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Ahad, 18 November 2012

Bront Palarae - Google Blog Search

Bront Palarae - Google Blog Search


The Star Online: The Star Online: Entertainment: Movies

Posted: 18 Nov 2012 03:11 PM PST

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Man for all seasons

Posted: 17 Nov 2012 10:56 PM PST

Bront Palarae wears many hats and he is passionate about his craft, too.

BRONT Palarae. For a movie fan like me, his name exudes mystery, aloofness and intrigue, not to mention that his roles have so far showed his substantial acting craft.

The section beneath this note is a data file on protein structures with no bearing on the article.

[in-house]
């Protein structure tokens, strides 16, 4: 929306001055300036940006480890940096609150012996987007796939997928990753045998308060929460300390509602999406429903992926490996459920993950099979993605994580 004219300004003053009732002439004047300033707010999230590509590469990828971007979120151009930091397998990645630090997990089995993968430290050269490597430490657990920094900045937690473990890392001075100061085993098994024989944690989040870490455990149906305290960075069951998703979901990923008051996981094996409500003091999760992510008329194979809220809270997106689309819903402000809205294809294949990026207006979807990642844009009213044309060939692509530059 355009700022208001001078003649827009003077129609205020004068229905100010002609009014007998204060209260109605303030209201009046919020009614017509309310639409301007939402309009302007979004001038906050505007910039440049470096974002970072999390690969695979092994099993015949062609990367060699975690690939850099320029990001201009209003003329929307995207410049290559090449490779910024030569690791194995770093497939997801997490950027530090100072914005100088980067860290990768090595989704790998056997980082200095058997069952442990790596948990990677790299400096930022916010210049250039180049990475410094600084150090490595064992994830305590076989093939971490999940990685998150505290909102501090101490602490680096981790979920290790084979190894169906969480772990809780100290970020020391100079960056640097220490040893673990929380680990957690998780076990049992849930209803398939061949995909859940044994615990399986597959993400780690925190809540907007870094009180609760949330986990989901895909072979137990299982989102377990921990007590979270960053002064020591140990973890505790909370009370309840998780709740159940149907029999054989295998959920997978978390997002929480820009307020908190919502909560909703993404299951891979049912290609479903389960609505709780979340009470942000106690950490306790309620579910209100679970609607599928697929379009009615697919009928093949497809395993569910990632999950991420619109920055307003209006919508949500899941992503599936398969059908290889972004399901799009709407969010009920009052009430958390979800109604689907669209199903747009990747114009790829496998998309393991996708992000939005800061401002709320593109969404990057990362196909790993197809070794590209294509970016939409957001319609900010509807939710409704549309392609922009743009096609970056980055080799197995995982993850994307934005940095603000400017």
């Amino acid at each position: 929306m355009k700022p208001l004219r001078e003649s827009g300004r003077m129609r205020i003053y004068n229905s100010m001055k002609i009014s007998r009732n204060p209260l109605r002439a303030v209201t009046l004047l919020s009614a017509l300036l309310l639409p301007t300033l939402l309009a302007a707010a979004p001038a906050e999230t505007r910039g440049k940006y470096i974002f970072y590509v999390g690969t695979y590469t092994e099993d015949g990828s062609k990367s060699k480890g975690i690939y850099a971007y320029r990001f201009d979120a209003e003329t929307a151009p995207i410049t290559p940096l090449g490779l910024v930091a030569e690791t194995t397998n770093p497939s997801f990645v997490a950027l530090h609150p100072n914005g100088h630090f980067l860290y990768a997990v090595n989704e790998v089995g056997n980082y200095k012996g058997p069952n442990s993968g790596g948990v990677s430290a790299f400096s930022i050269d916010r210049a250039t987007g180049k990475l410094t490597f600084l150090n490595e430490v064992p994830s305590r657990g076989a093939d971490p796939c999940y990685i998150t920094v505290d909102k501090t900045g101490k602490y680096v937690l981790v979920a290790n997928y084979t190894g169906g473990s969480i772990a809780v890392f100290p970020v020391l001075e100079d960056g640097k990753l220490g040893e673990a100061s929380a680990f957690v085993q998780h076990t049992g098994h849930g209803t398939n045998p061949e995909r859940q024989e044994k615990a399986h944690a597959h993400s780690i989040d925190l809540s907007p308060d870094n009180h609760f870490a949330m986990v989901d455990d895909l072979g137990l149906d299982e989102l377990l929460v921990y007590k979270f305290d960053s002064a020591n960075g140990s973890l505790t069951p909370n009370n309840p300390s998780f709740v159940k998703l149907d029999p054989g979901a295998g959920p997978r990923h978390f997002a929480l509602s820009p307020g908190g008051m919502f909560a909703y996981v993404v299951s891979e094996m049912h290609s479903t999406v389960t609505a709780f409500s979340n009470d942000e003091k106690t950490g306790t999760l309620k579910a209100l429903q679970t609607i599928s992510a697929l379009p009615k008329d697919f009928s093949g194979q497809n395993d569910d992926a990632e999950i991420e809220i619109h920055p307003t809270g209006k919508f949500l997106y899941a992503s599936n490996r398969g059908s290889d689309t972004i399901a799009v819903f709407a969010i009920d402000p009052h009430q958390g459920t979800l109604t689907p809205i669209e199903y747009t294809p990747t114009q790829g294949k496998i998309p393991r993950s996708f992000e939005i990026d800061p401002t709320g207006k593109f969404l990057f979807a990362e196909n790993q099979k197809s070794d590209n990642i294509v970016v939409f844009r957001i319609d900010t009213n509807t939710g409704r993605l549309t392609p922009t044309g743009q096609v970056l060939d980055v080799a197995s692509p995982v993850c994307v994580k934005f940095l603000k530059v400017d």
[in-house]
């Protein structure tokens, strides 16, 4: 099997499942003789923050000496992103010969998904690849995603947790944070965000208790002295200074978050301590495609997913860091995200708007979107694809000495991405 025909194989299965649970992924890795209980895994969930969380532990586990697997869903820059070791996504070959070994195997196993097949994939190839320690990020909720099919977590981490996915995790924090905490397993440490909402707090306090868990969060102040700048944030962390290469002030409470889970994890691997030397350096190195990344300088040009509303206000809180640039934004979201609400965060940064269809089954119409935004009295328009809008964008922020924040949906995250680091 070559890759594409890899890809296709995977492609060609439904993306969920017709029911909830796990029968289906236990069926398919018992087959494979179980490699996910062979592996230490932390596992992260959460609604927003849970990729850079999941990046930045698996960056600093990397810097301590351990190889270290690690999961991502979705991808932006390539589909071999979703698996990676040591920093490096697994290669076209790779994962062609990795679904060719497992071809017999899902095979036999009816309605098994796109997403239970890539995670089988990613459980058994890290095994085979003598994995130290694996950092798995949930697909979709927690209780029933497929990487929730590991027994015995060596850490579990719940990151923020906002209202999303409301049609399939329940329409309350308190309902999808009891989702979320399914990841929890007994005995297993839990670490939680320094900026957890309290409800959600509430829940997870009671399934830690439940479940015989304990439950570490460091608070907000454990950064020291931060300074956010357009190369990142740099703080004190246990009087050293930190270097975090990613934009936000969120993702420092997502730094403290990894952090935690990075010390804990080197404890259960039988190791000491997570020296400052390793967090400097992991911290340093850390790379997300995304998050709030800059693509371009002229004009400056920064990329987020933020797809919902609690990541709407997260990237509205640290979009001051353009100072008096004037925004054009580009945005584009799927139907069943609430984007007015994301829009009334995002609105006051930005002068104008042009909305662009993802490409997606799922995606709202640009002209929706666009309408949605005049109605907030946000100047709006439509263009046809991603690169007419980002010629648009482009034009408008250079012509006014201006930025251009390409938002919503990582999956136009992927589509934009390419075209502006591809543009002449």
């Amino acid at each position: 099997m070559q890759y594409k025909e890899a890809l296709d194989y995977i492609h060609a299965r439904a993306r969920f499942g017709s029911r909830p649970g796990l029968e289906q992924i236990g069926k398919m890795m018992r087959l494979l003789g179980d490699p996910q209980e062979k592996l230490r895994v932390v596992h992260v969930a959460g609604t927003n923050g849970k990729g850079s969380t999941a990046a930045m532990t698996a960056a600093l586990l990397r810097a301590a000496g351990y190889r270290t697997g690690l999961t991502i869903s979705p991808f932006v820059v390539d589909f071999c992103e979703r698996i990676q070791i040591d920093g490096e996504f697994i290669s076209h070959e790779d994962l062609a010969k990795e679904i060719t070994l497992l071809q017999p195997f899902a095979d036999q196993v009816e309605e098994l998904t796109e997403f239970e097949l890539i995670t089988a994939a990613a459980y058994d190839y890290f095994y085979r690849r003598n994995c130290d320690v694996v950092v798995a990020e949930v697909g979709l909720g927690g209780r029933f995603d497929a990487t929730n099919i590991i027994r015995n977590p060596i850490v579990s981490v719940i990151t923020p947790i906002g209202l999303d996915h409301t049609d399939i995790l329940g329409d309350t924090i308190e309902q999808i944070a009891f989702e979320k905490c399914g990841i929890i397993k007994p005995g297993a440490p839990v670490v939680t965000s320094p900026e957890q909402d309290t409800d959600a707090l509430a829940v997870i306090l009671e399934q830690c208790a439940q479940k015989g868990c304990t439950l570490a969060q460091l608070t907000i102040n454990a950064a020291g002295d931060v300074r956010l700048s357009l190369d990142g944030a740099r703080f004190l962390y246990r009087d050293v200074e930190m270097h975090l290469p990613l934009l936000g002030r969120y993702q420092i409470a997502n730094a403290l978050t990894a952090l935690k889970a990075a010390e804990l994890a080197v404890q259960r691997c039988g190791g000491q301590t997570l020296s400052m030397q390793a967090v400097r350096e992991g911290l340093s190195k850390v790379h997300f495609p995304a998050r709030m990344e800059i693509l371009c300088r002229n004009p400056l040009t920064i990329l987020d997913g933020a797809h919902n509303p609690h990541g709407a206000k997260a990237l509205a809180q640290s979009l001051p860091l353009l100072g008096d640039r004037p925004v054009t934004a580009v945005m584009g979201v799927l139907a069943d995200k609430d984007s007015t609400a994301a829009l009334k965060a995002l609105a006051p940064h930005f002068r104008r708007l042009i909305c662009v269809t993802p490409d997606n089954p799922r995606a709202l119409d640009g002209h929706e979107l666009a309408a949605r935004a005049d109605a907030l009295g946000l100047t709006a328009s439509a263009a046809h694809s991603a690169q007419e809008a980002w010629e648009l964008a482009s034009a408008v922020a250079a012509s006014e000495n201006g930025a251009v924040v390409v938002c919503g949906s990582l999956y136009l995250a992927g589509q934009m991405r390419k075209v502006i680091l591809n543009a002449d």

If one notices, his name hardly appears in headlines – be it about his personal life or his work.

Bursting with curiosity, I caught up with Bront on his upcoming movie Lagenda Budak Setan 2, which will be screened in cinemas nationwide on Nov 29.

Bront, whose real name is Nasrul Suhaimin Saifuddin, turned up for the interview alone (minus the entourage which is common among local artistes) and my first impression was that he's a very nice guy-next-door type. And he's good looking to boot!

For the uninitiated, the 34-year-old is a highly-talented actor, screenwriter, director and producer.

Though he made his acting debut on TV in 2000, Bront first gained fame portraying two characters in TV series Cinta Tsunami (2005). Since then, he has starred in Castello, Man Laksa and Bilut, all in 2005.

Bront's biggest commercial success was drama series Sindarela (2008) which he co-starred with Sharifah Amani and Remy Ishak. This was followed by another TV series Rona Roni Macaroni with Sharifah in the same year.